The lovely YMCA where I work. And it's my home for the next 57 days :-).
On Thursday, January 7, I was standing in line at Wal-Mart waiting in line holding a rug and a shower curtain. Only three lines were open, so I plenty of time to wait. I looked to my left and saw O Magazine. I love Oprah, but I don’t read O or any other magazine because they are too surface for me. But the cover of O caught my eye: “Can You Change Your Life in 60 Days?” “Something” propelled me to scan the article. The author had decided to take Bikram Yoga for 60 days straight.
I teach yoga. Not Bikram, but I know about it. In short, you do 26 poses in a row in a hotter than hot ass room. Every part of your body will scream and sweat. I’ve taken Ashtanga Yoga, which is similar and I about died. Reading the article, I could relate to the author’s story. She needed a drastic mental and spiritual change; something to transform her and push every internal button of denial.
The closest Bikram Yoga studio is 30 miles from my house. That was not feasible, nor realistic. So I thought, “I work at the YMCA. (I teach yoga there.) I live six miles from the place. I could take a gym class every day for sixty days. My kids love to go to childwatch there. I could do that.”
I chose to take classes, as opposed to working out on the machines, is that it’s easy to cheat. I can walk a mile without breaking a sweat. It’s easy to stroll on a treadmill. The elliptical and the bikes are the same. Fast or slow, it’s my choice. But a class…that’s different. The teacher is motivating. The other people in the class are all looking at each other. And worse, there’s a wall-length mirror in front of me to capture my every move. Mirrors don’t lie.
And why do 60 days of classes? I’ve taken care of other people for five years. I’ve had high and low moments in healing myself. I love and appreciate my raw vegan journey, my juicing, and my smoothies. The one thing always missing was exercise. Whenever I get low, my mom always asks me, “Are you exercising?” No, is my consistent answer. After I read that article, I thought, I can do this. I need to do something just for me.
And my 60-day venture has nothing to do with weight loss. I weigh a whopping seven pounds more than when I got married in 2001. Similar to my 14-day juice fast in 2008, I’m doing it for emotional reasons. It’s all about healing and release. No BS. No crap. No excuses.
And I’ve done three classes so far!
Day One: Step Class. Teacher: Kandee.
I spilled my water bottle right before class started. Another lady named Christine helped me clean up my mess. I took the spilled water as a blessing or baptism of my new venture. It’s all in how you look at it!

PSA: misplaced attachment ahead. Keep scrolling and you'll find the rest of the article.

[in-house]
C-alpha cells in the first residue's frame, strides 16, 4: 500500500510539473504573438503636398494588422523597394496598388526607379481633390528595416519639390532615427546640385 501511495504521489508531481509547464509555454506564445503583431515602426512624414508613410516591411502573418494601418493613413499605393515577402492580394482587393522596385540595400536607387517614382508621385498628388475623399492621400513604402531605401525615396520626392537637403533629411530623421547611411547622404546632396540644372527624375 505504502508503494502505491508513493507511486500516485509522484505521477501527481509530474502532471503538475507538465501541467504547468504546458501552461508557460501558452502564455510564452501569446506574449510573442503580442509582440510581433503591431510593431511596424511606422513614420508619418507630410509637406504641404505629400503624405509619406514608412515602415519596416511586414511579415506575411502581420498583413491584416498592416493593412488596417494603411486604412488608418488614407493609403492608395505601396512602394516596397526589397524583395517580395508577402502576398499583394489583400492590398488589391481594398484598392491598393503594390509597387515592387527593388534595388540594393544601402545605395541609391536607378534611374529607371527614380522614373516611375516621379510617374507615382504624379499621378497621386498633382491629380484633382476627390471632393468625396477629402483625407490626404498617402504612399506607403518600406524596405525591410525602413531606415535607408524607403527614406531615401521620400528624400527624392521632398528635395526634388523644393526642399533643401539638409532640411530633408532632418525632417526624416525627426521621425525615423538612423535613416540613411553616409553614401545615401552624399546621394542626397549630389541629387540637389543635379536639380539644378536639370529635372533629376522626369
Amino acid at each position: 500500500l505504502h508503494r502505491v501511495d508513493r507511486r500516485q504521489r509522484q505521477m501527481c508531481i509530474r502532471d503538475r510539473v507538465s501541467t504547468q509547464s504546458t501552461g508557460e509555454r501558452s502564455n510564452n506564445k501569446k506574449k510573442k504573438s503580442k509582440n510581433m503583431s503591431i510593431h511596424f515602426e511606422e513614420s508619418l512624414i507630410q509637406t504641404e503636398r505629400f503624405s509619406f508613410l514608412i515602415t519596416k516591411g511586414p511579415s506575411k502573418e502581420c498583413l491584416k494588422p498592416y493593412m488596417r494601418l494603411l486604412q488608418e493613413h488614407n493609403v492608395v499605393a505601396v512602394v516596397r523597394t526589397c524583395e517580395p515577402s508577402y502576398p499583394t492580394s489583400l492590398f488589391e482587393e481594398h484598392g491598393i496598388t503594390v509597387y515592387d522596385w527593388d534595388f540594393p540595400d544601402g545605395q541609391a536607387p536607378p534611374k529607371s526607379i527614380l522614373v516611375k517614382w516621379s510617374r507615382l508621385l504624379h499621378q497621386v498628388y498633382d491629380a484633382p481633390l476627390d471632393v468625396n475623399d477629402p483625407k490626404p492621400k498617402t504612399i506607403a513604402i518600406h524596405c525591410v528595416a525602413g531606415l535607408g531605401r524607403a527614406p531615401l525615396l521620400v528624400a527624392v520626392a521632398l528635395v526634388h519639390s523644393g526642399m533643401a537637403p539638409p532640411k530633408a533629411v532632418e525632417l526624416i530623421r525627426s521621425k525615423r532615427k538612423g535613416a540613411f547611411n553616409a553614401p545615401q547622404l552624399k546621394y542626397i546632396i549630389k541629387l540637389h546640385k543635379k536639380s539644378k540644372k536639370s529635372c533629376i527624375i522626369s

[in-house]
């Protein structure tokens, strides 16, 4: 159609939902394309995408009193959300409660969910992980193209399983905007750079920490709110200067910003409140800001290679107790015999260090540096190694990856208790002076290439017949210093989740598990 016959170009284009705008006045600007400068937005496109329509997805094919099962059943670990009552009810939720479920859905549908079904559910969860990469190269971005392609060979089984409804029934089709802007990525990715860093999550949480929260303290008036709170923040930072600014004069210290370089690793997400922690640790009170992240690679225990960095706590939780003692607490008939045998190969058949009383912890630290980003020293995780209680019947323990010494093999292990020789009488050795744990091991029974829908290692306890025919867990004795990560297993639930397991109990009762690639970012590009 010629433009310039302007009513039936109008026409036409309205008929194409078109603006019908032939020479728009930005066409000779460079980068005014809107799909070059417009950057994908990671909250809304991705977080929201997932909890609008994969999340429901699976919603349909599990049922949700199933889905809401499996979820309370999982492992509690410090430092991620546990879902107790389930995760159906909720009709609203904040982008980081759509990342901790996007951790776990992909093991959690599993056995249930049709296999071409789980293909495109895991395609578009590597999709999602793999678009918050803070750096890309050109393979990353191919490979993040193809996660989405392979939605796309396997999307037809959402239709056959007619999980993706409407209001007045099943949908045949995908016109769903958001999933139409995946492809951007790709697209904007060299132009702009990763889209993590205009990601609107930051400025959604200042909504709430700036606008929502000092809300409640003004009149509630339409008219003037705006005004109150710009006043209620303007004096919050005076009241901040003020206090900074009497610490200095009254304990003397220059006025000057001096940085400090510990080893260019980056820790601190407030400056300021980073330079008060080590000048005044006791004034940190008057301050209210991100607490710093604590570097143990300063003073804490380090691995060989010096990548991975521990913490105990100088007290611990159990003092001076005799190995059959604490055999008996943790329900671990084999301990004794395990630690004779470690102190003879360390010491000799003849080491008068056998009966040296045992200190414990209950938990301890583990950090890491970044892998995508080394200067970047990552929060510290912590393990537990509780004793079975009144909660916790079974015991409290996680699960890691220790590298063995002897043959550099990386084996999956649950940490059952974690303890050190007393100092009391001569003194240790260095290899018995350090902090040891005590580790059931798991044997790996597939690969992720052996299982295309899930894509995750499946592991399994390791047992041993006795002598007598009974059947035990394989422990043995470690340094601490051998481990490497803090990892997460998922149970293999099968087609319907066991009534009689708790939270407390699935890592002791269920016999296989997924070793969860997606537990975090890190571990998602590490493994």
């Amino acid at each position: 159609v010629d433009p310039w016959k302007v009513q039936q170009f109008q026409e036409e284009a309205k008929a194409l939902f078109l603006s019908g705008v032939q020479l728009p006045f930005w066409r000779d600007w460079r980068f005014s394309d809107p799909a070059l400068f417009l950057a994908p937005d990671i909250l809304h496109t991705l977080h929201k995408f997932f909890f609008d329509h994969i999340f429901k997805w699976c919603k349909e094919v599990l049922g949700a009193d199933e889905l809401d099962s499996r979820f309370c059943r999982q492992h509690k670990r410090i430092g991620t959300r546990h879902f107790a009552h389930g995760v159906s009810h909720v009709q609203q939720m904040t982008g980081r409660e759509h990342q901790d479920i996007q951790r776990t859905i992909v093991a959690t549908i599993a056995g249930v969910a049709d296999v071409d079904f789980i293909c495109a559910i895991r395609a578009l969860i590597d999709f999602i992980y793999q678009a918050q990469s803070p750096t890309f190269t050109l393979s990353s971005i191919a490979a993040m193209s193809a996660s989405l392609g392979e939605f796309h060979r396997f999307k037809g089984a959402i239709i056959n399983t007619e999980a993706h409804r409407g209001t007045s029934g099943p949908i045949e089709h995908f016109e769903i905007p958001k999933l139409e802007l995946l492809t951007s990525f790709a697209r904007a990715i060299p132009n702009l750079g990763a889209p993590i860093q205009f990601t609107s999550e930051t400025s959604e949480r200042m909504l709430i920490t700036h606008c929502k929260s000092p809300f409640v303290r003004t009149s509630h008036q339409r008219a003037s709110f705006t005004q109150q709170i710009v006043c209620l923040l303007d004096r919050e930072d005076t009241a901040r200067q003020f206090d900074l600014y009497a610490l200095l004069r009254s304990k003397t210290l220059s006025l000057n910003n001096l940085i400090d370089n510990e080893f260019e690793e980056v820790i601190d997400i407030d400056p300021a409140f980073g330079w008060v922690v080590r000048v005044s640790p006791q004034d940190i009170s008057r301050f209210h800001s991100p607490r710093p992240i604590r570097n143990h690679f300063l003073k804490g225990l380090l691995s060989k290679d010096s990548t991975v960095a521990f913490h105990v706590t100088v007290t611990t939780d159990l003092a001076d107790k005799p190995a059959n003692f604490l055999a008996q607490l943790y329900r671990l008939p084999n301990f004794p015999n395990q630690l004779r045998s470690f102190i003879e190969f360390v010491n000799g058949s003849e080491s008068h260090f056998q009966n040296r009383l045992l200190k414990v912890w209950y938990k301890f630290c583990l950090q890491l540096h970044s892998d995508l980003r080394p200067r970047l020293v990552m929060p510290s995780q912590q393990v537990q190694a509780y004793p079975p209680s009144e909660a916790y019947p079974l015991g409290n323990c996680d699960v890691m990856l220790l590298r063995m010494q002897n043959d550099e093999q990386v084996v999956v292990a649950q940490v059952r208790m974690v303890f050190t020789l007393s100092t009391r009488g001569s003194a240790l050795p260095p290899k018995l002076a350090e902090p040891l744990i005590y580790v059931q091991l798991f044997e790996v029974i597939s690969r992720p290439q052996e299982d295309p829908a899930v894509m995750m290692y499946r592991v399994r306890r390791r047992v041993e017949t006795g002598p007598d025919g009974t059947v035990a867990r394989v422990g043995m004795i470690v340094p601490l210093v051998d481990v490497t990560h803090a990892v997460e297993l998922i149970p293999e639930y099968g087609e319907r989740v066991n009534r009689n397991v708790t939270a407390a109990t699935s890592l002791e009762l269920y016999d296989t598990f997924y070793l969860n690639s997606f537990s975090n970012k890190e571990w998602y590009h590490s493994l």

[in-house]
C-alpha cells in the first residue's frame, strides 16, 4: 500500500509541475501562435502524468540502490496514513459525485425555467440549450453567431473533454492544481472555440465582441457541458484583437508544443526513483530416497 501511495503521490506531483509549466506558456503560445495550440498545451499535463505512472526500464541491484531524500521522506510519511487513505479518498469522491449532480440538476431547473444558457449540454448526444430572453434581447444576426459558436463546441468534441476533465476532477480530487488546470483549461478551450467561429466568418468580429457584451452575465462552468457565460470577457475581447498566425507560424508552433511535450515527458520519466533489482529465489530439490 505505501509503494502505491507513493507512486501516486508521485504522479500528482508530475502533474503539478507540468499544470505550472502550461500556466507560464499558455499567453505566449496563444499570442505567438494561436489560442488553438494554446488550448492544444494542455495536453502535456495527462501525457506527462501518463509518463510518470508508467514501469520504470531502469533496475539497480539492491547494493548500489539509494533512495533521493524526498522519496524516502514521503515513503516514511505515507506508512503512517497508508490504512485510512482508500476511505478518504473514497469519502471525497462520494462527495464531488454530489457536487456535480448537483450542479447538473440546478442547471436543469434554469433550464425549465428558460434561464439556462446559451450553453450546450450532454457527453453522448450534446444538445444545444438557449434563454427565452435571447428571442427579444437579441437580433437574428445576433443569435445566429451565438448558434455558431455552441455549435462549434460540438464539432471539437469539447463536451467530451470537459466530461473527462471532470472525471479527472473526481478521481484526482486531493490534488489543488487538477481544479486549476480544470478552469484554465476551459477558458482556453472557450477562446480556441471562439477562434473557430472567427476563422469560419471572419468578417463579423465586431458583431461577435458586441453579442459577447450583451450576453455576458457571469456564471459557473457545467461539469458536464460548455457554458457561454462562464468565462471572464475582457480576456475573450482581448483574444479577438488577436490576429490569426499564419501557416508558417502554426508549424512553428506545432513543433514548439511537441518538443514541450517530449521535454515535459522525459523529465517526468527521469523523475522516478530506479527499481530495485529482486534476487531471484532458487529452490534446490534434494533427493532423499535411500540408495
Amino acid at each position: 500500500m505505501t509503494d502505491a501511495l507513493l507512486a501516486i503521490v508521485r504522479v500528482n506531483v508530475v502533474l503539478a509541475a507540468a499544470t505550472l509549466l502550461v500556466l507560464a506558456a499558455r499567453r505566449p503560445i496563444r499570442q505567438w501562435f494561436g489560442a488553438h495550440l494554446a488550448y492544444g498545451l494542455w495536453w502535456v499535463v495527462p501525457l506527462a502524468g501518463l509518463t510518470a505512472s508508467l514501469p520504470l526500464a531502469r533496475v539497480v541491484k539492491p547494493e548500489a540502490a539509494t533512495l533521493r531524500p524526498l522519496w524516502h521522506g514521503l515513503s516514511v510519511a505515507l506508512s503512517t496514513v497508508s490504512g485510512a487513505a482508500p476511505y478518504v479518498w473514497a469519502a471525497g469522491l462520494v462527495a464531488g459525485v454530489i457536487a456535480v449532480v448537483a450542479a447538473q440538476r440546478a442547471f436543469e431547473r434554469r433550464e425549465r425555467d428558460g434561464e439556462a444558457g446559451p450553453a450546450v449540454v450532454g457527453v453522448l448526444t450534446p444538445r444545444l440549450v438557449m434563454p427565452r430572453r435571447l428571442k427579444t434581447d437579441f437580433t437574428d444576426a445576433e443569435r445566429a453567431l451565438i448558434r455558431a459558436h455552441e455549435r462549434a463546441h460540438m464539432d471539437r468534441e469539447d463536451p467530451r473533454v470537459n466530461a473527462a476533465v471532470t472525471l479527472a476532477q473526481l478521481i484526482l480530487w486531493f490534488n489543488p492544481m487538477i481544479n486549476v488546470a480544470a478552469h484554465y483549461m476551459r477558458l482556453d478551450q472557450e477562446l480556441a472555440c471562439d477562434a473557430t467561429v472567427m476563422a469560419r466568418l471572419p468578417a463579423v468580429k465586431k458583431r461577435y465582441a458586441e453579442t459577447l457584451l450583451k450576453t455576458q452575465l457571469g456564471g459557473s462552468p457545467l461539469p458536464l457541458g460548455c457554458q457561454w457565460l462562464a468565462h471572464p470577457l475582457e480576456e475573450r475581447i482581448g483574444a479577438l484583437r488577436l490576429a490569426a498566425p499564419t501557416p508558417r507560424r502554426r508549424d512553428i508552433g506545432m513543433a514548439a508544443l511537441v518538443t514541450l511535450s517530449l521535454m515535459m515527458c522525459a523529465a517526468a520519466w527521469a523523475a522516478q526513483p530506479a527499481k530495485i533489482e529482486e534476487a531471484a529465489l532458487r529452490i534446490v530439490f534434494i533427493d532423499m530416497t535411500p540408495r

The two biggest surprises of the day were that I actually went out in the arctic cold, and dragged my happy sons along. Second, I was a mess with the Step class choreography. Step, touch, jump, turn, swing, doubles, singles, mambo…I was like, “What the hell? Am I still black? Do I have to give back my Black Card because I’ve lost my rhythm?” My loss of coordination tripped me out!
Day Two: Body Sculpt. Teacher: Patty.
That was not the class I wanted to take. Cardio Blast was at 10:00am and I just could not get my butt in gear. I’d had an “Exhale” (girlfriends getting together to eat and gab) at my house the night before. I was dragging. But I did make it to the only other class offered on a Sunday. We used the Step, a light weight (I used 3 lbs) and a heavy weight (I used 5 lbs). Did I hate every second of it? Yes.
But Patty is a great instructor. She cued well, yelling over the Beyonce and J.Lo club remix music without a microphone. The abdominal work killed me. After I had Jona five years ago, my midwife told me I had separated recti muscles. I think that’s code for flabby abs. I hate, hate, hate abdominal exercises. But I guess I’m taking the advice I give my yoga students: the pose you hate the most is the one you need to practice the most.
During the class, I kept hearing, “Everything is perfect as it is.” The cynical side of me was like, “You call this perfection?” The other side of me understood the message. The first decade of the 21st century was a difficult one for me. At times, I’d like a do-over of 2002 through 2009. But life is a Hero’s Journey. If you survive “the dark night(s) of the soul” you can be transformed if you use the darkness to find out who you really are. If, at the end of this 60-day “road of trials,” I come out better, then perfection is indeed in play.
The back of Val teaching Kickboxing.
Day Three: Cardio Kickboxing. Teacher: Val.
Rom’s work schedule is weird right now. He was home this morning, when usually he is at work by 6:00am. I was able to take the 8:15am Kickboxing class without dragging my sons along. Childwatch doesn’t open until 8:30am. Here’s how determined I was: At 7:24am, Rom asks, “Are you still going to Kickboxing?” I said, “No, I’ll go to the 9:00am Body Pump class.” I didn’t want to lift weights two days in a row, so believe it or not, because of that motivation, I was in my car by 7:47am.
Val’s class was militaristic. Lots of interval training. I don’t know how many times I wanted to tear out of there. All my muscles were hurting. We did two abdominal exercises I’ve never seen before. Lying on our backs, with our legs straight up in the air, she had us circle our legs around using our abs to keep us stable. With the second one, we had our knees bent and punched from side to side.
How do I feel right now? Sore.
I feel physically stronger already, but I am hurting, and I’m ready to go to bed (smile). Tomorrow morning is Cycle. I’ll be honest. The last time I did Cycle, I swore I’d never do it again. What I am seeing is that it’s easy to say I don’t have time for something. Apparently I do have time to work out for an hour a day. I just didn’t FEEL like working out for an hour a day. Now I see that I can.
Until next time,